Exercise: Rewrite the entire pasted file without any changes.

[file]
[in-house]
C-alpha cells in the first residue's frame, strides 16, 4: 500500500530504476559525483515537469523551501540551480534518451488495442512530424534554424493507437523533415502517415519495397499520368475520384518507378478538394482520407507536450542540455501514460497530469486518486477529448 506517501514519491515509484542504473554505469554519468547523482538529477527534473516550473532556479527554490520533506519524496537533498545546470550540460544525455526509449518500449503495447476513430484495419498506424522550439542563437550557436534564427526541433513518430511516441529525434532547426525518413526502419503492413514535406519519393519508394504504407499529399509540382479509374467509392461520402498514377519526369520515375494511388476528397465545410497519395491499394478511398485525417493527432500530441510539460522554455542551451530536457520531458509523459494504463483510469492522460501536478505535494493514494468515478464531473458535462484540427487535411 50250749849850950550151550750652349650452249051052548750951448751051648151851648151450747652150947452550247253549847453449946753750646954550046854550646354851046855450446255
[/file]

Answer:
[in-house]
C-alpha cells in the first residue's frame, strides 16, 4: 500500500530504476559525483515537469523551501540551480534518451488495442512530424534554424493507437523533415502517415519495397499520368475520384518507378478538394482520407507536450542540455501514460497530469486518486477529448 506517501514519491515509484542504473554505469554519468547523482538529477527534473516550473532556479527554490520533506519524496537533498545546470550540460544525455526509449518500449503495447476513430484495419498506424522550439542563437550557436534564427526541433513518430511516441529525434532547426525518413526502419503492413514535406519519393519508394504504407499529399509540382479509374467509392461520402498514377519526369520515375494511388476528397465545410497519395491499394478511398485525417493527432500530441510539460522554455542551451530536457520531458509523459494504463483510469492522460501536478505535494493514494468515478464531473458535462484540427487535411 50250749849850950550151550750652349650452249051052548750951448751051648151851648151450747652150947452550247253549847453449946753750646954550046854550646354851046855450446255